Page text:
The main reason an atomic clock is so much more precise is because it works in a practically perfectly sheltered and buffered environment. Of course, there are other reasons too, but the frequency used is just one aspect. If any kind of atom could be made oscillate at 6 hertz, it would still outdo a mechanical watch by light years, so to say.

Absolutely agree. My old Tissot quartz watch (CHF 185.00 in 1979) loses two seconds per year at the very most, which is incredibly accurate compared to the four seconds my mechanical Jaeger-LeCoultre Géographique gains every day, but having the latter is just something special. It's like storing your tableware in an antique hand-made cabinet instead of one made of particle board and veneer, let alone plastic laminate. I wouldn't have coughed up the money for the J-LC, though. I inherited it from my Dad.

And no, it's not to show off. Actually it's a pretty unspectacular thing.
you can get a very precise clock using quartz. i once built my own clock timer using a quartz oscillator and a micro-controller - the main thing you also need to do is use temperature compensation since the oscillation speed changes with temperature. i guess a lot of the cheap quartz mechanisms don't control for temperature - but i heard of some high end movements which get within +/- 5 seconds drift over a year

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Old 31.10.2011, 17:55
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Re: Swiss watches (obsolete technology?)

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you can get a very precise clock using quartz. i once built my own clock timer and used a quartz oscillator and a micro-controller - the main thing you also need to do is use temperature compensation since the oscillation speed changes with temperature. i guess a lot of the cheap quartz mechanisms don't control for temperature - but i heard of some high end movements which get within +/- 5 seconds drift over a year
Dude....you just got yourself on a "no fly list".
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  #28  
Old 31.10.2011, 18:26
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Re: Swiss watches (obsolete technology?)

Obsolete tech or not I'll still wear one.
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  #29  
Old 31.10.2011, 19:15
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Re: Swiss watches (obsolete technology?)

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This sounds a bit like you are insinuating a proportional relation between frequency and accuracy. That is not the case. If it were technically possible to make a 6 hertz quarz small enough for a watch, it would still be way more accurate than a mechanical watch because, in a quartz watch with otherwise similar functions, there are far fewer moving parts that can affect the accuracy due to thermal and kinetic effects and suchlike.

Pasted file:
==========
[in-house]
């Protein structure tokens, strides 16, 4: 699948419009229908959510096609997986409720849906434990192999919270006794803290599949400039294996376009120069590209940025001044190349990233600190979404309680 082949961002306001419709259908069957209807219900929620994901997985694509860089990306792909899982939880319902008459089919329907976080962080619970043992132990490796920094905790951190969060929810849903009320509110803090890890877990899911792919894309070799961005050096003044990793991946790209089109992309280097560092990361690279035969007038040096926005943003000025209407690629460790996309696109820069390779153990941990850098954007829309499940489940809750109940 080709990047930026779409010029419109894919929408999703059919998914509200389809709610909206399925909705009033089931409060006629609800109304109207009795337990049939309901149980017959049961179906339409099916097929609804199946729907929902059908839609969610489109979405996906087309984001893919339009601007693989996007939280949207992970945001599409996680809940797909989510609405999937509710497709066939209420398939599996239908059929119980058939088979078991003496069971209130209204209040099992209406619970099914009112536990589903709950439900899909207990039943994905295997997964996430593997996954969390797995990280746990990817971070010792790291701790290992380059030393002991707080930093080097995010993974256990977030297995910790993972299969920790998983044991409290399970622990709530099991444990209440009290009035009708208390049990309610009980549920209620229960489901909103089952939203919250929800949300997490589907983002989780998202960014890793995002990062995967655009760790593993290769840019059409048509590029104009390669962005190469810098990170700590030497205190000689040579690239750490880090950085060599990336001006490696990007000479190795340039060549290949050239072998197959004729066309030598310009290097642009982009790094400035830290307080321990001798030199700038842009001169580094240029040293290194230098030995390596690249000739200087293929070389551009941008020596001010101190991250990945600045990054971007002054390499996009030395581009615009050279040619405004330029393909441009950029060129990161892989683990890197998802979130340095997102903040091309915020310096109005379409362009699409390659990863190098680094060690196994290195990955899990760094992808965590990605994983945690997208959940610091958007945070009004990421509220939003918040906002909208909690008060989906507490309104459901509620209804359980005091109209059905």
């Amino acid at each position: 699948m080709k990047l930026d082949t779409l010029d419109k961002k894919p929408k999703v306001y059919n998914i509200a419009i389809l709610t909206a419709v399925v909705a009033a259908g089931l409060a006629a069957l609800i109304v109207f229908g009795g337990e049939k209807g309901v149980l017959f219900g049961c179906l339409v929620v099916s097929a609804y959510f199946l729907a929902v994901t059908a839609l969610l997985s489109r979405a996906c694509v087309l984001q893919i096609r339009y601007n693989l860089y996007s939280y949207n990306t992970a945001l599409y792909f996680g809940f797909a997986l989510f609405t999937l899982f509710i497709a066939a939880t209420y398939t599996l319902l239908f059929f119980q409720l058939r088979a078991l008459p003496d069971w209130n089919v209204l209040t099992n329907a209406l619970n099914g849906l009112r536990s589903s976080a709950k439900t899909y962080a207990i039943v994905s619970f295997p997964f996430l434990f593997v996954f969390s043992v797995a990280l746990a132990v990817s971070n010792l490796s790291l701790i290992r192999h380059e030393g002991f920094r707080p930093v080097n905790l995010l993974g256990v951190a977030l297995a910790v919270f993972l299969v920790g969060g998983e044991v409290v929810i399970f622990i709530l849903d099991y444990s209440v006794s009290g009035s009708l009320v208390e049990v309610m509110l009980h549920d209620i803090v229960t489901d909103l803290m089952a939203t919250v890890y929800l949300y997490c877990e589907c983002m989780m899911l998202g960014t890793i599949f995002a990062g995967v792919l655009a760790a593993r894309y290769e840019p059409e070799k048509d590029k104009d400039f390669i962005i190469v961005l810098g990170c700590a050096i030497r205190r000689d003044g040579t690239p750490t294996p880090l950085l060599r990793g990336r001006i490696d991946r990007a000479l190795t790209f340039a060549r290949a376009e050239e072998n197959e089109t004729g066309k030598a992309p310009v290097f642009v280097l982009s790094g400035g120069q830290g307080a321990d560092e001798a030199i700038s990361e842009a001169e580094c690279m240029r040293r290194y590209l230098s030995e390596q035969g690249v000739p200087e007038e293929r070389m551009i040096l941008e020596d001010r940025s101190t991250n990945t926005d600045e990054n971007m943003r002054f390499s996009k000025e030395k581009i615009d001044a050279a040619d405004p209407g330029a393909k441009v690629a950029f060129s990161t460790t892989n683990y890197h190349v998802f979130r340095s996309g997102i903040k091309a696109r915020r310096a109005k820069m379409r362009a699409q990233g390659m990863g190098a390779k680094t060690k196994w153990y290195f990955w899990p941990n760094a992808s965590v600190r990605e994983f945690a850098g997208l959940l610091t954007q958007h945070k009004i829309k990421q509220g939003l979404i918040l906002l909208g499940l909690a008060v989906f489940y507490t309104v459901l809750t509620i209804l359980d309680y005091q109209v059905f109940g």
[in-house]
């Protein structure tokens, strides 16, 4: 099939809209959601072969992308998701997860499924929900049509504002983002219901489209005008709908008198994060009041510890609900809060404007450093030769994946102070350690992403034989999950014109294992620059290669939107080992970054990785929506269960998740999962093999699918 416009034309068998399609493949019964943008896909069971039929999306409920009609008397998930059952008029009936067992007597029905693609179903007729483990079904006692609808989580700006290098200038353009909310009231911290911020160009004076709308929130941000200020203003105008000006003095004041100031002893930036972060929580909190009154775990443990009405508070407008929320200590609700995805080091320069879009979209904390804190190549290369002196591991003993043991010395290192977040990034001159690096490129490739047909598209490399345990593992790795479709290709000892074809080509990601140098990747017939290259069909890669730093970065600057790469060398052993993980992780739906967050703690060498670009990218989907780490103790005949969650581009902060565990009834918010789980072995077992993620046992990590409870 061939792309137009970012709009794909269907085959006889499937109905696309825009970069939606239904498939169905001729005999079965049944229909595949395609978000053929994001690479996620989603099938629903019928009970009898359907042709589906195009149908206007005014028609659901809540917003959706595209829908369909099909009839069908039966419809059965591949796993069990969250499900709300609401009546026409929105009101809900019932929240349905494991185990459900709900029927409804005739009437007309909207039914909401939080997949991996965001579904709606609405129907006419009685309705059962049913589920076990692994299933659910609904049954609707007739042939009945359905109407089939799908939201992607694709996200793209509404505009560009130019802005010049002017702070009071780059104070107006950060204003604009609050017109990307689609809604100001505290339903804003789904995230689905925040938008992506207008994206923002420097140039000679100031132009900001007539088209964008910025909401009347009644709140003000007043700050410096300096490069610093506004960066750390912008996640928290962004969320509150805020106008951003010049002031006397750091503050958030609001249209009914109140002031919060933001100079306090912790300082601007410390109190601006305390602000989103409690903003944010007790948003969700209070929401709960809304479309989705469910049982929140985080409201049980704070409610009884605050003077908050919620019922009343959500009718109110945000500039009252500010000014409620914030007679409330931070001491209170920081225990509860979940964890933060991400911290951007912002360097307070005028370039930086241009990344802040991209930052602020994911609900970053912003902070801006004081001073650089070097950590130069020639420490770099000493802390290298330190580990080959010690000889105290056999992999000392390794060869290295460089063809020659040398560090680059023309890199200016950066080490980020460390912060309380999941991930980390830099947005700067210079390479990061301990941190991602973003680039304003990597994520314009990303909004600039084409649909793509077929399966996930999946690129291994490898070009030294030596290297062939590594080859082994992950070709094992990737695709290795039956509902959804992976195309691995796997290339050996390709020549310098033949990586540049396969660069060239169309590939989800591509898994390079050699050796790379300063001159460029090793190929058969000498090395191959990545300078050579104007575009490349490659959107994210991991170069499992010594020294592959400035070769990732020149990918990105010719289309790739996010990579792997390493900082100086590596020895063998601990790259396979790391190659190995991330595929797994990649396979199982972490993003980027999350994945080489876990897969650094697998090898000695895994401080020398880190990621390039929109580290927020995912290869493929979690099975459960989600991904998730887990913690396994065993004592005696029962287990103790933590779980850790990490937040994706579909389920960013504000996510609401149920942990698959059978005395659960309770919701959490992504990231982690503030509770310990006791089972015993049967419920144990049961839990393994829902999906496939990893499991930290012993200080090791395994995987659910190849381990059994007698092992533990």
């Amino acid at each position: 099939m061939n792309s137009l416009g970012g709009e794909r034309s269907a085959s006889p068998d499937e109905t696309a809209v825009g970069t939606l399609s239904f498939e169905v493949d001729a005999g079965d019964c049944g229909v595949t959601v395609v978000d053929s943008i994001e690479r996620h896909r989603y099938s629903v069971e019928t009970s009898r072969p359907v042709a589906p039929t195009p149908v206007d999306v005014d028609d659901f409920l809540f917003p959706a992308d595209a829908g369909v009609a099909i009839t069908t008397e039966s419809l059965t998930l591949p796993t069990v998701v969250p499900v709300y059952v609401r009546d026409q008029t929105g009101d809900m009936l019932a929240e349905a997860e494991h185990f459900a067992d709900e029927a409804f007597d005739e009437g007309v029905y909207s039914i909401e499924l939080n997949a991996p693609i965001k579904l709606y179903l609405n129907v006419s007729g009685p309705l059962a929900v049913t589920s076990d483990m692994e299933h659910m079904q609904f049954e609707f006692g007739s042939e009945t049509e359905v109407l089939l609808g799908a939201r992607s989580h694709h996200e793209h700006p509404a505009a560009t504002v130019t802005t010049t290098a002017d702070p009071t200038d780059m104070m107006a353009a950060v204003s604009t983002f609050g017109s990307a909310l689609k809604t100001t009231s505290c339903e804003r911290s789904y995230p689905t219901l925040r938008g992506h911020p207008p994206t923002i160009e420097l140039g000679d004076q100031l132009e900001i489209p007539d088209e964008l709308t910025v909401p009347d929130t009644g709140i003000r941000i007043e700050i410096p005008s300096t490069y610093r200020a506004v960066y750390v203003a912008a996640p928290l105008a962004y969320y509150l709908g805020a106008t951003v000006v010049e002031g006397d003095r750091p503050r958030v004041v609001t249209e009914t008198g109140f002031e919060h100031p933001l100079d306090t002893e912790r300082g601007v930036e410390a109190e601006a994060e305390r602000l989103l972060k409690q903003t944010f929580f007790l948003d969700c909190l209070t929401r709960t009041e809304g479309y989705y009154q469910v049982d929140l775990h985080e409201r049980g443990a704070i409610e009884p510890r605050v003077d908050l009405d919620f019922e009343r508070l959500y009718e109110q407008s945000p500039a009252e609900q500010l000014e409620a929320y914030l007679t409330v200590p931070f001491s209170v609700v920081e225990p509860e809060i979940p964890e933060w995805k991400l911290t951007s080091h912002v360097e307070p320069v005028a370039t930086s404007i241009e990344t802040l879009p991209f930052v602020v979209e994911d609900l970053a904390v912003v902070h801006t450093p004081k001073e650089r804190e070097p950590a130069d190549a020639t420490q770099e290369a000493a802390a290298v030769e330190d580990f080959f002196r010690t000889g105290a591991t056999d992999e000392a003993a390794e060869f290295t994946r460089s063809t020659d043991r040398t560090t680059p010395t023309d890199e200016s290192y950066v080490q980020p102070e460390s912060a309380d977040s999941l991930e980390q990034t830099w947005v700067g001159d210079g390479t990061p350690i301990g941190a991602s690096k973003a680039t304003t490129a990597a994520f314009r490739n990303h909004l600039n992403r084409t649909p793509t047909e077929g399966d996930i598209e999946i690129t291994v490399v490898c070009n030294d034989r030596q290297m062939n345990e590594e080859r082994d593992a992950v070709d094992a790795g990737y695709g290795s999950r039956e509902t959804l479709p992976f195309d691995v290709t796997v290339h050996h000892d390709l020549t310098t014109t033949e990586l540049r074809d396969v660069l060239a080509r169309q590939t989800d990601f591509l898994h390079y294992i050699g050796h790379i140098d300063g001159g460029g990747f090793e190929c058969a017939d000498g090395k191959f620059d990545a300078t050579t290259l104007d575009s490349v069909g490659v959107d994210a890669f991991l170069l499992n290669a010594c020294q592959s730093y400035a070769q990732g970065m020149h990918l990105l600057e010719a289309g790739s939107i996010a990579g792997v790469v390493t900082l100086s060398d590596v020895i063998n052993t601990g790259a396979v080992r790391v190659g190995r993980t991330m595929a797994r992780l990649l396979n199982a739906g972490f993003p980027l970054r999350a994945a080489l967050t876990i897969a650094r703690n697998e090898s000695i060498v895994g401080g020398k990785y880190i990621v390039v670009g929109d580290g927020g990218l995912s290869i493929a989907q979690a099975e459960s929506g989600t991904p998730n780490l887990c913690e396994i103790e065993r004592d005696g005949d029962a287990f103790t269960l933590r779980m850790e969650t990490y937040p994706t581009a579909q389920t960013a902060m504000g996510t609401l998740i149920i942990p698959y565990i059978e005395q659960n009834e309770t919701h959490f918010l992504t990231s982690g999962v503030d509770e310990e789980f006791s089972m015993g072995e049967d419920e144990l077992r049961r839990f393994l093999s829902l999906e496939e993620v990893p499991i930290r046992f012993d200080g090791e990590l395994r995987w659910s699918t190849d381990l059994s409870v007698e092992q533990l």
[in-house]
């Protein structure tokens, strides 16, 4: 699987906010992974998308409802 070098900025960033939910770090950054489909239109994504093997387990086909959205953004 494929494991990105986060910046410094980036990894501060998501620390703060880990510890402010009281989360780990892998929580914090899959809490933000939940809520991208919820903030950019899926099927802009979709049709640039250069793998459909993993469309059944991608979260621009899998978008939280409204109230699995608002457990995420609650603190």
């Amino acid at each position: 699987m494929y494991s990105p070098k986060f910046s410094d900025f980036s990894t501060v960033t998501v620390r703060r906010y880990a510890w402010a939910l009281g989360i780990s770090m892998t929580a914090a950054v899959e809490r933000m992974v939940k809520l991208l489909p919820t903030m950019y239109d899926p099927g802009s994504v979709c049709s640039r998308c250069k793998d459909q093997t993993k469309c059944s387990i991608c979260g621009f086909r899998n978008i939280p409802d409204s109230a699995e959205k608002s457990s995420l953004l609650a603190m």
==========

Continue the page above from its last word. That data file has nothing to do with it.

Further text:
As usual nothing gets past CG's steel trap (brain) .

There is a lot more to the equation than frequency alone. There are mechanical clocks beating at 1hz that can smoke the best quartz watches out there. It all boils down to the stability of the oscillator. Harrison had made wooden clocks that rival or beat the best clock made before or since, but these were no good on a boat due to the constant motion- thus was born out of his mind the marine chronometer.

On the wrist, the balance wheel is affected by not only gravity but also the motions of the wearer. Watch makers gradually stepped up the frequency of the balance from 5 hertz to 5.5hz, which made an improvement in stability of rate. Then to 6hz, then 8hz- which is what most of the workhorse ETA movements use. These little marvels, spit out of machines largely untouched by human hands, are capable of incredibly good rates. But again, it's not a simple matter of frequency. To get the higher frequency, the balance wheels were made smaller and lighter for a given movement size, which made them less susceptible to the shocks and motions of daily wear. That, coupled with a higher frequency, makes them so stable.

When the Accutron came out it used a tuning fork in place of a balance wheel, with a frequency of 360hz. The elimination of the finicky balance wheel/hairspring was a huge step toward stabilizing the rate of a timepiece.